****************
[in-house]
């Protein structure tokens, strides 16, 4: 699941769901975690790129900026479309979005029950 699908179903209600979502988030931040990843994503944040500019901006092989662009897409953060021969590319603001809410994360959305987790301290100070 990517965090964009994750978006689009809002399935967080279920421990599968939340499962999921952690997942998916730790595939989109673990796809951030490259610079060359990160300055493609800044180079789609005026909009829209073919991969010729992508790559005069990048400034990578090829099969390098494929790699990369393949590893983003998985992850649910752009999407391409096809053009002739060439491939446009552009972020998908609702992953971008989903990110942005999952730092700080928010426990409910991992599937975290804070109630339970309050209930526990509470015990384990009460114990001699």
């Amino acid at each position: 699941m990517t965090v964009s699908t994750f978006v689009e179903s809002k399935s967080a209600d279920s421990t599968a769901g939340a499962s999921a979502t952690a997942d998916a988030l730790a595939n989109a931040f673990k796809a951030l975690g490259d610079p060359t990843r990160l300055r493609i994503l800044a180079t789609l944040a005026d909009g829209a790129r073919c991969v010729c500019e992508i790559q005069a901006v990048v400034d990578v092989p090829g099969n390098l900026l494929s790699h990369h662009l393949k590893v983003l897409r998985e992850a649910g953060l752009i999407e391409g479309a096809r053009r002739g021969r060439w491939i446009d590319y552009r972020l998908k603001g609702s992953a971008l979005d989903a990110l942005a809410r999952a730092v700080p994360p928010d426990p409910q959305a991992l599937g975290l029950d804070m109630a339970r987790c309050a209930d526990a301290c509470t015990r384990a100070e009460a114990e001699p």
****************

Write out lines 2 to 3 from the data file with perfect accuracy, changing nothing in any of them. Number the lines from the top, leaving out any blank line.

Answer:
């Protein structure tokens, strides 16, 4: 699941769901975690790129900026479309979005029950 699908179903209600979502988030931040990843994503944040500019901006092989662009897409953060021969590319603001809410994360959305987790301290100070 990517965090964009994750978006689009809002399935967080279920421990599968939340499962999921952690997942998916730790595939989109673990796809951030490259610079060359990160300055493609800044180079789609005026909009829209073919991969010729992508790559005069990048400034990578090829099969390098494929790699990369393949590893983003998985992850649910752009999407391409096809053009002739060439491939446009552009972020998908609702992953971008989903990110942005999952730092700080928010426990409910991992599937975290804070109630339970309050209930526990509470015990384990009460114990001699």
């Amino acid at each position: 699941m990517t965090v964009s699908t994750f978006v689009e179903s809002k399935s967080a209600d279920s421990t599968a769901g939340a499962s999921a979502t952690a997942d998916a988030l730790a595939n989109a931040f673990k796809a951030l975690g490259d610079p060359t990843r990160l300055r493609i994503l800044a180079t789609l944040a005026d909009g829209a790129r073919c991969v010729c500019e992508i790559q005069a901006v990048v400034d990578v092989p090829g099969n390098l900026l494929s790699h990369h662009l393949k590893v983003l897409r998985e992850a649910g953060l752009i999407e391409g479309a096809r053009r002739g021969r060439w491939i446009d590319y552009r972020l998908k603001g609702s992953a971008l979005d989903a990110l942005a809410r999952a730092v700080p994360p928010d426990p409910q959305a991992l599937g975290l029950d804070m109630a339970r987790c309050a209930d526990a301290c509470t015990r384990a100070e009460a114990e001699p």